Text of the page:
Ólafsson notes of his character: “He is different and unconventional. No one close to him really knows he has the potential to become so sick, so it’s a huge surprise to everyone around him, including himself in some ways. He is hard to figure out in the beginning and, with his mania, he becomes paranoid, feels he is better than others and more daring than others and that people are holding him back.
“There are political leaders working today I am not convinced are fully sane but they have a lot of power. I can imagine being part of the establishment and having to work with someone who does not respect the rules or is a loose cannon. It could be very difficult but also very dangerous. In many ways, we explore that in the show.”
Playing a charismatic politician who walks the fine line between madness and brilliance was made doubly challenging for the actor by the fact that the eight episodes were not filmed linearly, meaning he had to bounce back and forth between Benedikt’s various states of mind.
“Usually in Iceland, and on this project, we don’t have the luxury of shooting in blocks as you would if you were shooting in the US or the UK, where you would shoot the first two episodes and the next two and the next two,” Ólafsson explains.
“We had to shoot all eight in sync, at the same time. We tried to push as much as we could from the second half [of the season] later in the schedule, but that wasn’t always possible. You have to work really closely with your directors and your script supervisor. It was really challenging, but it was a lot of fun. Good work has to challenge you, but there also has to be enjoyment. I loved it. I hope I do it justice.”
The actor was particularly mindful of avoiding stereotypes of mental illness, and bipolar disorder in particular. “It’s such an easy thing to do badly,” he says. “We really wanted to be respectful and not act according to stigmas or prejudices but, at the same time, we wanted to explore what happens when people start getting ill with it. I also love the love story between him and his wife and their family life, which is beautiful.”
The Minister marks the first project for the trio of writers, who have spent years plotting and crafting the story. “Benedikt as a character is very idealistic and he is trying to save politics from itself. But the underlying conflict in the story is that politicians don’t want to be saved by an idealist,” says Ingólfsson.
“It was a question of how you portray that through someone who is gradually escalating into mania. You have to show that with respect because it is a life-threatening illness people all over the world suffer from, but you still have to make it entertaining in the incredibly harsh setting of politics. That was the challenging part of writing the script.”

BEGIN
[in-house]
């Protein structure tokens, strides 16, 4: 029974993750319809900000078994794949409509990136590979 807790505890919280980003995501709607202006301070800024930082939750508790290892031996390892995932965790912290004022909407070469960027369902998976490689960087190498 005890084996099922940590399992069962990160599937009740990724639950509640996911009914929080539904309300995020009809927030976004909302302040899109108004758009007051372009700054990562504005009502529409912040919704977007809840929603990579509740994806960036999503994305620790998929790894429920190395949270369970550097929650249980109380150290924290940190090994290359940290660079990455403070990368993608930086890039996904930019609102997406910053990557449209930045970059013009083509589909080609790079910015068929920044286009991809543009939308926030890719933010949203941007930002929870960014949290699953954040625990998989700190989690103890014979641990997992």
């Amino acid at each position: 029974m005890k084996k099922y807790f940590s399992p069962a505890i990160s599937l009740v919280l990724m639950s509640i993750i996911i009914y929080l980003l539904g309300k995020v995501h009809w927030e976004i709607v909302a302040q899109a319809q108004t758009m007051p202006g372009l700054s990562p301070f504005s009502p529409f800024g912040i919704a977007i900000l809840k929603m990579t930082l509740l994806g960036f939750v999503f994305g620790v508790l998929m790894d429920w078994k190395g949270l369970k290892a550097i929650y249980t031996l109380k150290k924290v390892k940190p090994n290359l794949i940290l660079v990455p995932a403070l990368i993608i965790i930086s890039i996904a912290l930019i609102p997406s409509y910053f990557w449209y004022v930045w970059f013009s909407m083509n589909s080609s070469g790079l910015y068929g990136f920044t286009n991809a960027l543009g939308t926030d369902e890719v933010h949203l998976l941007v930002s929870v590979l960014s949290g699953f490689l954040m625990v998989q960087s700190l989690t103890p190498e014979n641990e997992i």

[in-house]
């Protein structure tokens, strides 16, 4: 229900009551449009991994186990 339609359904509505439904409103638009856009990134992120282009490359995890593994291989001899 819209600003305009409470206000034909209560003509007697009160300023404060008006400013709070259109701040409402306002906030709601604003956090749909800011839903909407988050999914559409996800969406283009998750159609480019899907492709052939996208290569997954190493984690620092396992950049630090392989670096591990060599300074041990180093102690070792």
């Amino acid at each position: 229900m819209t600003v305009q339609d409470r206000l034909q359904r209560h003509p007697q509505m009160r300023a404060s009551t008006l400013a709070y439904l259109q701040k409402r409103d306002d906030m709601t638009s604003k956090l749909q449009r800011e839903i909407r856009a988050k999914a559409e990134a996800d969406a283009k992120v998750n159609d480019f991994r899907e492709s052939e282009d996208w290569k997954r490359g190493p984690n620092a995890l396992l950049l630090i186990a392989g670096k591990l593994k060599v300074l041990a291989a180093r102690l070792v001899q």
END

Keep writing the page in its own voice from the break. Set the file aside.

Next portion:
Meanwhile, the directors were tasked with ensuring Benedikt was portrayed with an even hand, showing the good and bad sides of the newly installed political leader to ensure he is not too “holy.”
“We can’t just tell a story of this illness and how this man is victimised by it,” Magnúsdóttir says. “We have to be truthful to it – it affects many people around him because he acts like a healthy person wouldn’t do.”
Magnúsdóttir’s previous project saw her write, star in, produce and direct Pabbahelgar (Happily Never After), in which she plays a marriage counsellor whose life is turned upside down when she discovers her husband’s affair. This show, coupled with The Minister, gives Ólafsson the view that Icelandic drama is now branching out from crime dramas such as Trapped, The Valhalla Murders and Case, much in the way its Scandi neighbours have steered away from Nordic noir in recent years.
“We’re seeing all kinds of different material we haven’t usually seen coming from Iceland, and that makes me happy,” Ólafsson admits. “It’s great we have our crime series. Trapped is something I’m really proud of but it’s also a lot of fun doing something like this, about a prime minister who has bipolar disorder and about women reevaluating their lives when they are halfway through [in Happily Never After], and so on. There are a lot of series now in development in Iceland that are really interesting. We’re going to see a lot more diversity coming out of Iceland.
“I feel the world is opening up to different series. The world is opening up to women getting older and I love that we’re now seeing, even in Hollywood, actresses who are 50 and 60 getting great roles. We need to make more stories about disabled people and involve more disabled actors. It’s really important and the audience is definitely out there.”
And when viewers watch The Minister, how should they feel about Benedikt? Ólafsson wants people to be conflicted by the character and his actions, but also to come away with a greater understanding of bipolar disorder. “People will feel sympathy not only for him but also for the people around him. That’s what I would like people to take away from it,” he says.
Ingólfsson concludes: “In politics, we invest in people by voting for them. They become our leaders and our politicians, and very often they turn out to be something different from what we expected. I suppose the viewers will have the same experience with Benedikt. You are immensely invested in him, he’s almost holy at the beginning, but then he turns out to be something other than you expected. That’s the feeling I would like the audience to experience: ‘I can’t believe I supported this guy.’”
Sjá nánar hér: Political ambitions